As compared to men, women are more prone to developing fibromyalgia. People who suffer from fibromyalgia, also experience tension headaches, irritable bowel syndrome, temporomandibular joint (TMJ) disorders, anxiety and depression. There is no precise cure for fibromyalgia, but the symptoms can be managed with the help of certain medications. Exercise, stress-reduction and relaxation can also help in controlling the symptoms.
Polymyositis: It is a rare type of inflammatory disease that leads to muscle weakness on both the sides of the body. When suffering from polymyositis, you can find it difficult to rise from your seated position, climb stairs, reach overhead or lift the objects.
It mostly affects people who are in 30s, 40s or 50s and is more likely seen in women as compared to men.
Giant cell arteritis: The giant cell arteritis makes the arteries of your scalp and neck to turn hot, red, swollen, or painful. The arteries that mostly get affected because of this condition are the ones situated in your temples on both side of the head. Giant cell arteritis causes the arteries to become narrow, because of which sufficient amount of blood doesn’t pass through them. If the treatment for giant cell arteritis is delayed, it can cause permanent damage to the arteries and can even increase the risk of stroke or blindness. If you are suffering from the giant cell arteritis, your healthcare provider will look for other symptoms also to see if they are occurring because of any other disorder like polymyalgia rheumatica.
Sjogren's syndrome: The Sjogren's syndrome happens to be a disorder of the immune system characterized by the two prominent symptoms, dry eyes and dry mouth. The Sjogren's syndrome is always accompanied by other disorders of the immune system like lupus and rheumatoid arthritis. In Sjogren's syndrome, your mucous membranes and the moisture-producing glands of the eyes and mouth get affected first which results in lesser tears and saliva.
Anyone can develop the Sjogren's syndrome at any age but it is more prominent and in people who are 40 years old or more. Moreover, this syndrome is found more in women than men and the treatment approach is focused at offering relief from the symptoms.
Apart from being characterized as an immune system disorder, the Sjögren’s syndrome also happens to be a rheumatic disease, which usually affects your:
The commonly associated signs and symptoms of this condition as a rheumatic disease possibly include:
- Redness or heat
- Loss of function
Categories of the Sjögren’s Syndrome: Doctors have categorized the Sjögren’s Syndrome in two categories, namely: Primary and Secondary Sjögren’s Syndrome
The primary form happens when you don’t have any other rheumatic diseases while the secondary form occurs when you are already suffering from any type of rheumatic disease like rheumatoid arthritis, scleroderma, systemic lupus erythematosus or polymyositis.
Diagnosis and Treatment of Rheumatic Diseases
A rheumatic disease is often diagnosed with various blood tests and imaging tests. Depending upon your symptoms and signs, your doctor will advise the diagnosis method.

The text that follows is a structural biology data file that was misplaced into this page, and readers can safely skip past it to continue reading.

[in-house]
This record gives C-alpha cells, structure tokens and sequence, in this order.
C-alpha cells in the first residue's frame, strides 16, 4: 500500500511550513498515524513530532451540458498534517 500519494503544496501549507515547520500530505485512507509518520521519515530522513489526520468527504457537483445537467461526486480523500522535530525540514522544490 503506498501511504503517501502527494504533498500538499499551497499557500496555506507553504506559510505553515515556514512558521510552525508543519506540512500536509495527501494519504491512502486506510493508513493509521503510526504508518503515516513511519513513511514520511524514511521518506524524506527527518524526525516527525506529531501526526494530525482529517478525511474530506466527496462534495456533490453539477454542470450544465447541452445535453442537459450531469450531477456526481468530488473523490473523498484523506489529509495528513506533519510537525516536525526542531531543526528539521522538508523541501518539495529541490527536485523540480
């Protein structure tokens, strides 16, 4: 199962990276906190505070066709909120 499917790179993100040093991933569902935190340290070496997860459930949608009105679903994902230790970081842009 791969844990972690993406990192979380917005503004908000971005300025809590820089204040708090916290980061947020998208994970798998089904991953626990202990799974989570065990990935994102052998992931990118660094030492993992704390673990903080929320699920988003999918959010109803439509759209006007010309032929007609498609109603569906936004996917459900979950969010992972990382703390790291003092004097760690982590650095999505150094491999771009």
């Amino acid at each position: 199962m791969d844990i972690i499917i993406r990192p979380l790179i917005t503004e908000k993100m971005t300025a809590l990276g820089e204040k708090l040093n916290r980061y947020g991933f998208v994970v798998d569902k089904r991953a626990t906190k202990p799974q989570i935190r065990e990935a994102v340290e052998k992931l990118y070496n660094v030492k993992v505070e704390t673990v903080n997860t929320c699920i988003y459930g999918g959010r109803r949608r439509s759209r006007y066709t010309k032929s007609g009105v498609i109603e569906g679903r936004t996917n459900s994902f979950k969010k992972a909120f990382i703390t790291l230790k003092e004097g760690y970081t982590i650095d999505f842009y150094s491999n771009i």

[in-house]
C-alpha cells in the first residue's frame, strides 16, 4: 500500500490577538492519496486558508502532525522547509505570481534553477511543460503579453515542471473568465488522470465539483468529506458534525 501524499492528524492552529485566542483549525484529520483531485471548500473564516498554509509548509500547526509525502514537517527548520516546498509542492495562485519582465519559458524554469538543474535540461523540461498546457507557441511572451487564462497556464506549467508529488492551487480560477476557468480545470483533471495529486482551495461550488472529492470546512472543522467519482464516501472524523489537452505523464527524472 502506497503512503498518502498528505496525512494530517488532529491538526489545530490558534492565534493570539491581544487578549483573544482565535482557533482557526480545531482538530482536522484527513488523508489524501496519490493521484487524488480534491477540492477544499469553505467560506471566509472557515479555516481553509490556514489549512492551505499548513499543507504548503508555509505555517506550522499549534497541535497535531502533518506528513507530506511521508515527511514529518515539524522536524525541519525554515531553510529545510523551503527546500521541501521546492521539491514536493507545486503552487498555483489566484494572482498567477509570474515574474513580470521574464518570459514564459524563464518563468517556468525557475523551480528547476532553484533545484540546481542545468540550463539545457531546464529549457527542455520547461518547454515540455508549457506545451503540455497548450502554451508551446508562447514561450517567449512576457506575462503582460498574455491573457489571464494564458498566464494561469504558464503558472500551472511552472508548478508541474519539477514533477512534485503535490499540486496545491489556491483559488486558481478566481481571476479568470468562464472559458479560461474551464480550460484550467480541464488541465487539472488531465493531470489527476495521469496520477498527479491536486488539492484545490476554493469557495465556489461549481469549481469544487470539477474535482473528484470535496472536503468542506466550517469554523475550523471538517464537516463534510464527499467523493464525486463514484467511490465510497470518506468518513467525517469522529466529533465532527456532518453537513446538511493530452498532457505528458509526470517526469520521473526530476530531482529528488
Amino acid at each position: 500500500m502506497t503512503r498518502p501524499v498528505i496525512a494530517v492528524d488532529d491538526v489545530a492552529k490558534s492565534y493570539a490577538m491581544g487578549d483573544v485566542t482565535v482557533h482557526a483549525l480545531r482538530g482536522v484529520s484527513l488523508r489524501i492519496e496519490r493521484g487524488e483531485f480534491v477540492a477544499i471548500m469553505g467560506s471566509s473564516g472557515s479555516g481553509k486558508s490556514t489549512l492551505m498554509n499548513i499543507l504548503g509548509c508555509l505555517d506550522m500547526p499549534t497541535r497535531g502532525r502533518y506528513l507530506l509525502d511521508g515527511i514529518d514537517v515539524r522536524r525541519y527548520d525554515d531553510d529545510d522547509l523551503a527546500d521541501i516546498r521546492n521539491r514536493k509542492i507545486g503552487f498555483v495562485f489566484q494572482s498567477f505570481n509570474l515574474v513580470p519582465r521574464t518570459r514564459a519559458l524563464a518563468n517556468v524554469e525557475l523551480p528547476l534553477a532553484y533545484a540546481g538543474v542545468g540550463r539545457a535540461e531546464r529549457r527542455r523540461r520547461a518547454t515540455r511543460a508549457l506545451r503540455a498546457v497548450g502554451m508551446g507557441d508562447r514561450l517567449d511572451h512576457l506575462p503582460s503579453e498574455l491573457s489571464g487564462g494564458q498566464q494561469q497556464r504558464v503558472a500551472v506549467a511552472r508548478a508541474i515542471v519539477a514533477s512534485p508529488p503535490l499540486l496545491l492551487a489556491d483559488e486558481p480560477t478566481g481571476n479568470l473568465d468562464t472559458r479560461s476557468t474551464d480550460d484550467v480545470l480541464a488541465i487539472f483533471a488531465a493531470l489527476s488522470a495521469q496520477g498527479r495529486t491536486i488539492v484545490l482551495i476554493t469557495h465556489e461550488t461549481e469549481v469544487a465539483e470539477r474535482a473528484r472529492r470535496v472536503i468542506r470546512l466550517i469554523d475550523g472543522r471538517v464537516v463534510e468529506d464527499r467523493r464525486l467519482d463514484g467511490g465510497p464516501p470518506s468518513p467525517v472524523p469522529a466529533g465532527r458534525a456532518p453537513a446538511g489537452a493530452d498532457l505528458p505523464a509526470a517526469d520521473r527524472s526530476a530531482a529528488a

As stated above, there exist more than 100 rheumatic diseases types which are characterized by the inflammation of different connective or supporting structures of your body. Rheumatic diseases in general are very distressing, chronic and gradual which means the condition becomes worse with time. Moreover, when the treatment is delayed, it can make way for grave complications. When a condition like rheumatoid arthritis, wherein the immune system starts attacking joints lining, becomes worse, it increases your risk of suffering from certain type of cancers which can further lead to nerve dysfunction.
If diagnosed early, the progression of rheumatic disease can be slowed. Once you approach a rheumatologist for the diagnosis, he or she will first ask details about your current as well as part health inclusive of any illness, exercise routine, travel nature and medical history of your family.
Then a thorough physical examination will be conducted that will check for apparent signs of stiffness, swelling or redness in the joints. During the physical exam, your range of movement and reflex will also be checked along with the examination to look for any swollen gland and inflammation of eyes.
In case any kind of rheumatic disease is suspected, your doctor will recommend some laboratory tests so as to rule out any other possible cause.
You will be recommended blood tests for detecting the markers of inflammation, antibodies linked with particular diseases, unusual blood counts, and unusual organ function. In some cases, testing your urine and joint fluid will also be necessary.
Imaging tests of the joints and bones will help in detecting inflammation, build-up of fluid, loss of cartilage, bone or joint damage or soft tissue tears. For this, you will be suggested to undergo imaging tests such as MRI, X-rays, Ultrasounds or CT scans.
Rheumatic Disease Medication
For treating rheumatic diseases, distinct medication types will be prescribed by your healthcare provider. Certain drugs will only help in treating the symptoms such as pain and inflammation, while other medication type will help in altering the course of rheumatic disease.
Other Rheumatic Disease Treatments
Apart from medication, the doctor can even recommend distinct types of treatments, which will include:
Particular exercise regimes for increasing the muscle strength as well as joint flexibility like,
- Physical therapy
- Hot and cold therapy
- Occupational therapy
- Splints, braces, and assistive devices to support weak joints
- Relaxation therapy
And in some cases of arthritis, a surgery might be recommended.
Rheumatic diseases have a negative impact on the different joints and muscles that form the structural support of your body. It can not only affect the quality of your life by restricting your movement, but the disease can even subject you to various complications that can be very damaging.
Timely diagnosis can ensure that the progression of the disease is controlled with the right treatment, which can be precisely designed, once the diagnosis has been done thoroughly.
At Shalby Hospitals, we are well-equipped with a Rheumatology OPD wherein highly experienced Rheumatologists evaluate the patients suffering from different rheumatic diseases. Our diagnosis is backed by advanced facilities in the form of various imaging and laboratory tests. Our well-trained and experienced Rheumatologists treat all patients with precision and excellence.